Explore options at local homeless shelters, food banks, nursing homes, and animal shelters, or visit to find opportunities in your town.

The Power of Self-Care

Giving to others is such an essential part of the holidays that we often forget to prioritize our own well-being. Putting ourselves on the back burner, however, is likely to enhance feelings of stress and depression, leading quickly to burn-out. Taking time for self-care is not selfish; it’s crucial for maintaining balance and managing stress—and it’s important that we teach this to our children, as well.

At the start of the season, work with older kids and teens to create a holiday self-care plan with activities they enjoy and effective relaxation methods. Having a plan in place will help them remember that they are important, even when they feel “lost” amidst the holiday hustle and bustle. It should also give them strategies to decompress when they feel overstimulated or overwhelmed, both during the holidays and throughout the year. These strategies might include:

  • Having a cup of tea in a quiet room
  • Meditating, doing yoga, or practicing mindfulness
  • Going for a leisurely walk
  • Jogging or working out
  • Journaling
  • Engaging in a low-stress hobby
  • Connecting with a friend or loved one
  • Setting limits on the number of events and activities you agree to attend
  • Avoiding triggers when possible
  • Taking some time alone

Self-care also means prioritizing your physical health, so remind kids about the importance of getting good nutrition and enough sleep each night. Together, these practices can help us remain calm and upbeat, and make us less likely to turn to alcohol, nicotine, and other harmful substances when we feel stressed.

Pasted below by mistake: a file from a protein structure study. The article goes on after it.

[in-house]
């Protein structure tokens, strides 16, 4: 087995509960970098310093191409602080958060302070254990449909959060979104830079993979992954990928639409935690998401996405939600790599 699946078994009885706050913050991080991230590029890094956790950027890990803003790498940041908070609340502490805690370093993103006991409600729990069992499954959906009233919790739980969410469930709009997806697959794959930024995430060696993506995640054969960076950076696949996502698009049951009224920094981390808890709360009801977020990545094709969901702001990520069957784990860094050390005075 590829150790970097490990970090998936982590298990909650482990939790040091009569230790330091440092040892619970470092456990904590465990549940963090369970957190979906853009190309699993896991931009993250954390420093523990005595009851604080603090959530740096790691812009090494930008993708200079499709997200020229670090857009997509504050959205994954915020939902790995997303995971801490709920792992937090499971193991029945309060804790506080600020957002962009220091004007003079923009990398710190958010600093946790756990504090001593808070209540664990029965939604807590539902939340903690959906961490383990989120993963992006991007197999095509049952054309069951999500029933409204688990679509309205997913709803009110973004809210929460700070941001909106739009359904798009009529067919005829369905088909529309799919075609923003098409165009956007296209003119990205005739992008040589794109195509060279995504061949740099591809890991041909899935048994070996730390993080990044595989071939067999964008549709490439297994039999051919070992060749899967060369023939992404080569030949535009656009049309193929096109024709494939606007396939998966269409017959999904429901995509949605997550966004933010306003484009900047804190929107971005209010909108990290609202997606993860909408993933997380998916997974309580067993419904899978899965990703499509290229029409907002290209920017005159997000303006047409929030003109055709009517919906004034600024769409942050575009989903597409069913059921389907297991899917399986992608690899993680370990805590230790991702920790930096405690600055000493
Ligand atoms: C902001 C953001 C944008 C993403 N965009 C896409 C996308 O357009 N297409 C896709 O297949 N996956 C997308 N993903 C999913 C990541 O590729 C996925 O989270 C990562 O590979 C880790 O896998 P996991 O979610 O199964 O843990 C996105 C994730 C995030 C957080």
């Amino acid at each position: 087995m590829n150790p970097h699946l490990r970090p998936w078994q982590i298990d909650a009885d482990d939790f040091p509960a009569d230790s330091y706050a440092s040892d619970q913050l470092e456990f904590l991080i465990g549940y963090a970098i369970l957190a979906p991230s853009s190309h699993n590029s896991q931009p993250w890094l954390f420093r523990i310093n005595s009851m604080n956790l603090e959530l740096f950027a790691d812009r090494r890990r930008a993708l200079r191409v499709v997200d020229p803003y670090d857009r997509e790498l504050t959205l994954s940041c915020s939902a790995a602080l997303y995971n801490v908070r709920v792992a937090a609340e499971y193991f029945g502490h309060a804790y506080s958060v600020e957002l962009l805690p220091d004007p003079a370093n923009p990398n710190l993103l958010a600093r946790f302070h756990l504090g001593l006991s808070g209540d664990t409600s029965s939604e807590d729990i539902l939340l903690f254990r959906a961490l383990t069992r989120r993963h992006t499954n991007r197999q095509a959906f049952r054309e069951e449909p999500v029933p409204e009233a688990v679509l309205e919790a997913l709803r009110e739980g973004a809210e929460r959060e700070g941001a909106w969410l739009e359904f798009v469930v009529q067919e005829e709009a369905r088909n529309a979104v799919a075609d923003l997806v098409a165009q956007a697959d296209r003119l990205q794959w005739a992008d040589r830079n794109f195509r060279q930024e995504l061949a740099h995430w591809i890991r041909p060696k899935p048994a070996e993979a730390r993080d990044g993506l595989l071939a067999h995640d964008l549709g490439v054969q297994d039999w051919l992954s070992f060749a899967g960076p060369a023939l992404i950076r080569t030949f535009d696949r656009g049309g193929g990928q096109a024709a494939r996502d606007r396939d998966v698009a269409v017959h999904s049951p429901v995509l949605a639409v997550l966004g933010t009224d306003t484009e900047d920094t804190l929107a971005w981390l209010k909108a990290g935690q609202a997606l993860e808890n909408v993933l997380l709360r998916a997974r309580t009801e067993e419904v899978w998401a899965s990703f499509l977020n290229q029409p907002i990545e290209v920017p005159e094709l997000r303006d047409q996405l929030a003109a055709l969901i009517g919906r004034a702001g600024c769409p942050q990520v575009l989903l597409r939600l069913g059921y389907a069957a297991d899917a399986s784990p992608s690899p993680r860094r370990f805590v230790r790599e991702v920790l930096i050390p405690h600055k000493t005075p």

How Else Can Parents Help?

Make Time to Talk—and to Listen

Although this season is busy, make time for conversations with your child. Discuss your family’s holiday plans, and make space for them to express what they like about your traditions, what they dislike, and what they may be anxious about. Remember that even small worries can loom larger during the holiday season, when we feel like we should be at our merriest. This is your chance to work out a mitigating plan together and to explore compromises that could make the holidays happier—such as allowing them to skip a certain gathering or obligation.

Manage the Flow of Alcohol During Parties

Holiday parties often mean that alcohol will be readily available, and teens may feel tempted to manage their stress by sneaking in a few drinks of their own while the adults are preoccupied. But for adults as well as youth, research shows that using alcohol, nicotine, and cannabis can increase feelings of stress, anxiety, and depression, rather than easing them.

If you are hosting a holiday party:

  • Familiarize yourself with Connecticut’s Social Host Law, and never allow kids to drink alcohol at your home—for their safety and your own. 
  • Keep alcoholic drinks in a single location—ideally, one that’s central to the gathering, rather than an out-of-the-way garage fridge.
  • Be careful about the message you send: Don’t make it seem that you need alcohol to “survive the holidays” or that alcohol is a necessity for a good party, and try not to overindulge.

Manage Your Own Stress

As a parent, you are the single biggest influence on your child’s decisions. If you stress out during the holidays, chances are that they will, too. Instead, show kids that spending time together, honoring family traditions, and celebrating the meaning of the holidays is more important than things being picture-perfect. Find connectedness within your community and make time for self-care—not only will you feel better, but you’ll be in a better position to support your teen as well.